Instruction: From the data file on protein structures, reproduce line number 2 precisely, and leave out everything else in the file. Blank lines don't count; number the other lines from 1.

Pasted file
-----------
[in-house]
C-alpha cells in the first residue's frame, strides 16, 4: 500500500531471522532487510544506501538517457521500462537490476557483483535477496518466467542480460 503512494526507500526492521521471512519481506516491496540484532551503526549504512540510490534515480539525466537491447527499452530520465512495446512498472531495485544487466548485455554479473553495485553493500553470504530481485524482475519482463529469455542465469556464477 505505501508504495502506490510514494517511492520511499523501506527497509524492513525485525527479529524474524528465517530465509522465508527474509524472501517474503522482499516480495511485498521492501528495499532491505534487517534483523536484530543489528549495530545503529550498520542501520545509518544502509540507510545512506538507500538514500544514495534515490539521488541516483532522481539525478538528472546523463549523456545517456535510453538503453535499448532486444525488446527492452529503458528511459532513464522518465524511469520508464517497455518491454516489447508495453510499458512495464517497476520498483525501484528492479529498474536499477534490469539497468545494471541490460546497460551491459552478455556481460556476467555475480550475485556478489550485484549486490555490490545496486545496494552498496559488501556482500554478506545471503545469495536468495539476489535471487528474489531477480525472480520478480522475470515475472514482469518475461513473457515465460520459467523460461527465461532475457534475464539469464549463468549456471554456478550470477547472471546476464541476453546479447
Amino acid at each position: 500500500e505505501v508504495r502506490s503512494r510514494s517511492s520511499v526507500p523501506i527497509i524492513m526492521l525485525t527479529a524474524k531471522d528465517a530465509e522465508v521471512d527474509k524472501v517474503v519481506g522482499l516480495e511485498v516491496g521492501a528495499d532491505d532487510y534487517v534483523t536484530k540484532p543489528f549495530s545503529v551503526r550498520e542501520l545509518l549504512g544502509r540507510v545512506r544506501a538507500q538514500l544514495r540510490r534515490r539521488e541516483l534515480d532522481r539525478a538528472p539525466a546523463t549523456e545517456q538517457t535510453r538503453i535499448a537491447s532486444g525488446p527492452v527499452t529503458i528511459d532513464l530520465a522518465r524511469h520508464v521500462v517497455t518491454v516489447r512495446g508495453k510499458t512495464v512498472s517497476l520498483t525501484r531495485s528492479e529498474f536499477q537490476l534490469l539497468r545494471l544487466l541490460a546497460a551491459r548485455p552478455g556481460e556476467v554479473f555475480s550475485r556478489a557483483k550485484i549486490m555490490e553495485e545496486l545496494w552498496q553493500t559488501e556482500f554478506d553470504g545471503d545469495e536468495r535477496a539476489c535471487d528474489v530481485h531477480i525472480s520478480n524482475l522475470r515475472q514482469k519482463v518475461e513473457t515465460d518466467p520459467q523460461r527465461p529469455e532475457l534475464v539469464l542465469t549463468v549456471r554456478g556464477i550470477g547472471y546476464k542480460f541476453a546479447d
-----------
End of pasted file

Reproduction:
C-alpha cells in the first residue's frame, strides 16, 4: 500500500531471522532487510544506501538517457521500462537490476557483483535477496518466467542480460 503512494526507500526492521521471512519481506516491496540484532551503526549504512540510490534515480539525466537491447527499452530520465512495446512498472531495485544487466548485455554479473553495485553493500553470504530481485524482475519482463529469455542465469556464477 505505501508504495502506490510514494517511492520511499523501506527497509524492513525485525527479529524474524528465517530465509522465508527474509524472501517474503522482499516480495511485498521492501528495499532491505534487517534483523536484530543489528549495530545503529550498520542501520545509518544502509540507510545512506538507500538514500544514495534515490539521488541516483532522481539525478538528472546523463549523456545517456535510453538503453535499448532486444525488446527492452529503458528511459532513464522518465524511469520508464517497455518491454516489447508495453510499458512495464517497476520498483525501484528492479529498474536499477534490469539497468545494471541490460546497460551491459552478455556481460556476467555475480550475485556478489550485484549486490555490490545496486545496494552498496559488501556482500554478506545471503545469495536468495539476489535471487528474489531477480525472480520478480522475470515475472514482469518475461513473457515465460520459467523460461527465461532475457534475464539469464549463468549456471554456478550470477547472471546476464541476453546479447